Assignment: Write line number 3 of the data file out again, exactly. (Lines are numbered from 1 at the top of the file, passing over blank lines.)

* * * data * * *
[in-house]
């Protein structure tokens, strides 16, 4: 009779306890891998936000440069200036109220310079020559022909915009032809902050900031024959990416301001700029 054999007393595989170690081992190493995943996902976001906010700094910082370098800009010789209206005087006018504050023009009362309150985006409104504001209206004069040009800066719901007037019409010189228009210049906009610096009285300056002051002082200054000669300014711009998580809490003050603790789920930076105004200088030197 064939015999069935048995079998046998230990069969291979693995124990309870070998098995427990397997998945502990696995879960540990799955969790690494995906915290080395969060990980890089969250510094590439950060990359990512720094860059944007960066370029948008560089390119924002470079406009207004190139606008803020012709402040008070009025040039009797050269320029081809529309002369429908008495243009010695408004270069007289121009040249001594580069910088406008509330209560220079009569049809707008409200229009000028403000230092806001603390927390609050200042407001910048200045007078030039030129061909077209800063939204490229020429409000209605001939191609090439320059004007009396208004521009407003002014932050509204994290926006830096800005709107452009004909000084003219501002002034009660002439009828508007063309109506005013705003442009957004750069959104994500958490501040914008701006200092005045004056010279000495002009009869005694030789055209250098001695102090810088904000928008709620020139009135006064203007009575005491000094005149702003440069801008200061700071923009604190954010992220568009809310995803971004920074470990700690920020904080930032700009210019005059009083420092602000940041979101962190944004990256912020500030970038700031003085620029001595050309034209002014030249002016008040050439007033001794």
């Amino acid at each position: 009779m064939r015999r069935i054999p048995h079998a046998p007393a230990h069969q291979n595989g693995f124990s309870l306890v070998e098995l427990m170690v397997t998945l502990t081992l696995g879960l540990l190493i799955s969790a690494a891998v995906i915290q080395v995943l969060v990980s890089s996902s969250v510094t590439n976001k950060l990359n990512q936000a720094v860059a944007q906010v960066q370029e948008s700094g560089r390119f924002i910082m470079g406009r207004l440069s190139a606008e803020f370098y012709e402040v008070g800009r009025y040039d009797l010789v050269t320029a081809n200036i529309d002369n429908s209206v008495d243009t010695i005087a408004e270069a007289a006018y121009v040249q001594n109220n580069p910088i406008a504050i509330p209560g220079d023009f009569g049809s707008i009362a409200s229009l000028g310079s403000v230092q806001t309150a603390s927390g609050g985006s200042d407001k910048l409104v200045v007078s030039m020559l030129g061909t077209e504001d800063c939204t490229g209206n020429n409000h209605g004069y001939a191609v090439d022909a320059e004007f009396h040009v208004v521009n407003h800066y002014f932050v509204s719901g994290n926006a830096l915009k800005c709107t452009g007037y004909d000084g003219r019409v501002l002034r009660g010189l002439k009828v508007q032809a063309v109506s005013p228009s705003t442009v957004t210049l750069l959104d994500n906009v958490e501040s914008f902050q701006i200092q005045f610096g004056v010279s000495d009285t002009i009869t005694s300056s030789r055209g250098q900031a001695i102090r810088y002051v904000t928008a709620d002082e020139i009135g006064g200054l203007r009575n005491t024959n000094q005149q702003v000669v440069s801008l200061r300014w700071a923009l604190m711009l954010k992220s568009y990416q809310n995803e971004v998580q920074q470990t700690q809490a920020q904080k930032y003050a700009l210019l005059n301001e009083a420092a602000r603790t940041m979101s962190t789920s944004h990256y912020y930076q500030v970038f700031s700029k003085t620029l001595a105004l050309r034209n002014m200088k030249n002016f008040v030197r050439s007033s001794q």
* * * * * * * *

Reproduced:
């Amino acid at each position: 009779m064939r015999r069935i054999p048995h079998a046998p007393a230990h069969q291979n595989g693995f124990s309870l306890v070998e098995l427990m170690v397997t998945l502990t081992l696995g879960l540990l190493i799955s969790a690494a891998v995906i915290q080395v995943l969060v990980s890089s996902s969250v510094t590439n976001k950060l990359n990512q936000a720094v860059a944007q906010v960066q370029e948008s700094g560089r390119f924002i910082m470079g406009r207004l440069s190139a606008e803020f370098y012709e402040v008070g800009r009025y040039d009797l010789v050269t320029a081809n200036i529309d002369n429908s209206v008495d243009t010695i005087a408004e270069a007289a006018y121009v040249q001594n109220n580069p910088i406008a504050i509330p209560g220079d023009f009569g049809s707008i009362a409200s229009l000028g310079s403000v230092q806001t309150a603390s927390g609050g985006s200042d407001k910048l409104v200045v007078s030039m020559l030129g061909t077209e504001d800063c939204t490229g209206n020429n409000h209605g004069y001939a191609v090439d022909a320059e004007f009396h040009v208004v521009n407003h800066y002014f932050v509204s719901g994290n926006a830096l915009k800005c709107t452009g007037y004909d000084g003219r019409v501002l002034r009660g010189l002439k009828v508007q032809a063309v109506s005013p228009s705003t442009v957004t210049l750069l959104d994500n906009v958490e501040s914008f902050q701006i200092q005045f610096g004056v010279s000495d009285t002009i009869t005694s300056s030789r055209g250098q900031a001695i102090r810088y002051v904000t928008a709620d002082e020139i009135g006064g200054l203007r009575n005491t024959n000094q005149q702003v000669v440069s801008l200061r300014w700071a923009l604190m711009l954010k992220s568009y990416q809310n995803e971004v998580q920074q470990t700690q809490a920020q904080k930032y003050a700009l210019l005059n301001e009083a420092a602000r603790t940041m979101s962190t789920s944004h990256y912020y930076q500030v970038f700031s700029k003085t620029l001595a105004l050309r034209n002014m200088k030249n002016f008040v030197r050439s007033s001794q």